Following an extremely embarrassing failure to gauge the national zeitgeist ahead of the 2016 election, the American media establishment is desperately attempting to find any reason to justify all of its claims that Donald Trump could never be elected president. That, of course, isn’t going to happen because… Covfefe!
Sooner or later, the U.S. mainstream media establishment is going to learn that it can’t have things both ways. It can’t claim objectivity while making obvious efforts to pick sides as it did throughout the 2016 presidential election. It can’t feign thoughtful maturity while taking the bait every time Trump fishes for a reaction. And, most importantly, it can’t continue to call itself relevant when its pronouncements hold up only in its manufactured reality.
And if the media establishment doesn’t shape up, it’ll simply fade away.
Though higher than last year when the media establishment was prematurely calling the election for Clinton months before it happened, American trust in television and mainstream print media remains extremely low. The most recent numbers out from Gallup reveal that just 30 percent of Americans feel confident that the mainstream media provides accurate information.
It’s worth noting that American distrust in mainstream media is nothing new. The highest confidence has been in the media in the past 30 years, according to Gallup’s numbers, was 39 percent way back in 1990.
Still, if the media establishment is interested in improving its image with the American public, here are a few suggestions.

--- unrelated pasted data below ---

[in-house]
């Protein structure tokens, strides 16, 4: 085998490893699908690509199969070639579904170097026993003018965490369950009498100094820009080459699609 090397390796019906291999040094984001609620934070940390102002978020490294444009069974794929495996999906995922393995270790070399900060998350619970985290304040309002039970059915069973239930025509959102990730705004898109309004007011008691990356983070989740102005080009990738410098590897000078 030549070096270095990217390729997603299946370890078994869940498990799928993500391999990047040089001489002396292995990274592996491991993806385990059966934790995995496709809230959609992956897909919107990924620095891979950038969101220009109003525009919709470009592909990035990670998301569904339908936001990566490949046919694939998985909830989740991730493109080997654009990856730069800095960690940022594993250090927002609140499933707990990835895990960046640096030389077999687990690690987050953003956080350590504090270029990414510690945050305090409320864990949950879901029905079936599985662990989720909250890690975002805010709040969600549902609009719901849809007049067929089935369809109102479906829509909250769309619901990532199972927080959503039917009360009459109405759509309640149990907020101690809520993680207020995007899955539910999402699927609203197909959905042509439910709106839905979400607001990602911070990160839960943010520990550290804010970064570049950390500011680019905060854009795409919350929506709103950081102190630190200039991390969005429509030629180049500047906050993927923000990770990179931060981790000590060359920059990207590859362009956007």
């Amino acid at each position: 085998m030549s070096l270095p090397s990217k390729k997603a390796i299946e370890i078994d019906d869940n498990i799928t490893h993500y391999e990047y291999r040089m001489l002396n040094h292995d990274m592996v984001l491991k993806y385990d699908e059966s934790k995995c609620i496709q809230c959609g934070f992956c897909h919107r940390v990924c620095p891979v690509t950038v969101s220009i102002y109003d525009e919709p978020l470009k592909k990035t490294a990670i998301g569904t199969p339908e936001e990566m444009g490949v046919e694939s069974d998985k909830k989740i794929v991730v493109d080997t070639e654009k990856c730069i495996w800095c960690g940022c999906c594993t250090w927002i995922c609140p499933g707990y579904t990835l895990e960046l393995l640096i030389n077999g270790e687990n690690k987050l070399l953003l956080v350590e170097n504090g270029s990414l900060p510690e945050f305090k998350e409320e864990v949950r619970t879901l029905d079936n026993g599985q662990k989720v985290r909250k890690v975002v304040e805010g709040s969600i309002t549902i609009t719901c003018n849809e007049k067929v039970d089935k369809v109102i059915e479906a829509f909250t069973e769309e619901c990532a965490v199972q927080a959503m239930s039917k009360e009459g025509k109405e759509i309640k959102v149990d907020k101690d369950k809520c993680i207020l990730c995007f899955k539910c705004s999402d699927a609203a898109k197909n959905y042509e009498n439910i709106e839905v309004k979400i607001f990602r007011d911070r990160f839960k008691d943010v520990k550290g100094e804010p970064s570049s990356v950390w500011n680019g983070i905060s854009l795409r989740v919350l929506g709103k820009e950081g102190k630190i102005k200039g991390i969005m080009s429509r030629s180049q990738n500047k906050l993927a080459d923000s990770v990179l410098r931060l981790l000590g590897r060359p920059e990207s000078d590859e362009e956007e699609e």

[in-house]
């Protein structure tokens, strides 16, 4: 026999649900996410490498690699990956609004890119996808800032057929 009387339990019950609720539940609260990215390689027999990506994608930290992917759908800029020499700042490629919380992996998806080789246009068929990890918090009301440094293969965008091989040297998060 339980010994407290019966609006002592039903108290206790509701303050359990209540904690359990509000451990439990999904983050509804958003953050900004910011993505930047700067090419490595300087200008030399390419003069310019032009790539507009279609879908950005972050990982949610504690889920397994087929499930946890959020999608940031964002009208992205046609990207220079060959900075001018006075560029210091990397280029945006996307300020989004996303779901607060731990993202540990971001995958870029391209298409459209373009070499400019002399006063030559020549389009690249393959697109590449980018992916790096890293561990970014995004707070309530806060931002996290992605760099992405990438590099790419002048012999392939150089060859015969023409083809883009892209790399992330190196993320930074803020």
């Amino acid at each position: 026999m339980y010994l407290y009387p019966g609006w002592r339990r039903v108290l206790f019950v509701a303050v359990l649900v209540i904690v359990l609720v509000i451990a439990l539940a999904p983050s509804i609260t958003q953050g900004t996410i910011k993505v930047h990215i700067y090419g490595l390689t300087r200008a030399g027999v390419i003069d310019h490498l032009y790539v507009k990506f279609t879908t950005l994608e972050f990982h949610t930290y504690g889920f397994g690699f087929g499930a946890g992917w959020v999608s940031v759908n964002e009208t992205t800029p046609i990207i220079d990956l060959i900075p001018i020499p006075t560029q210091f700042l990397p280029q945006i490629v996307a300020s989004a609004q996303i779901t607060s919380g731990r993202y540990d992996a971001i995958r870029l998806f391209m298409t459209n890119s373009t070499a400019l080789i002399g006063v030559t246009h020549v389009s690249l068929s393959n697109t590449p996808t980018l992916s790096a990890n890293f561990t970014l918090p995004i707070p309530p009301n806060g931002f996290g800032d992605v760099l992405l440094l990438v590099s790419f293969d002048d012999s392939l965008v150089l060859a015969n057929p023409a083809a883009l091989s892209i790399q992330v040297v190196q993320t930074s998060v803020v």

CNN just had a pretty embarrassing week. First, the news network was forced to retract a story which it billed as the smoking gun in its Trump/Russia collusion narrative. The network’s panicked reaction when its fake news story was figured out was to fire some folks and issue a retraction.
Too little, too late.
CNN, and kinds of other mainstream media outlets, have taken to reporting stories that lack provable facts based on information gathered from secret sources.
Real sources, and real documentation to back up claims in reports would have prevented the entire situation.
Once these outlets relearn how to properly source their material, here’s another idea. Reporting facts is never controversial for the messenger. And stating facts, followed commentary isn’t either. It’s just that you have to start with something that is factual. If you have facts, go ahead and have an agenda– just don’t pretend you don’t.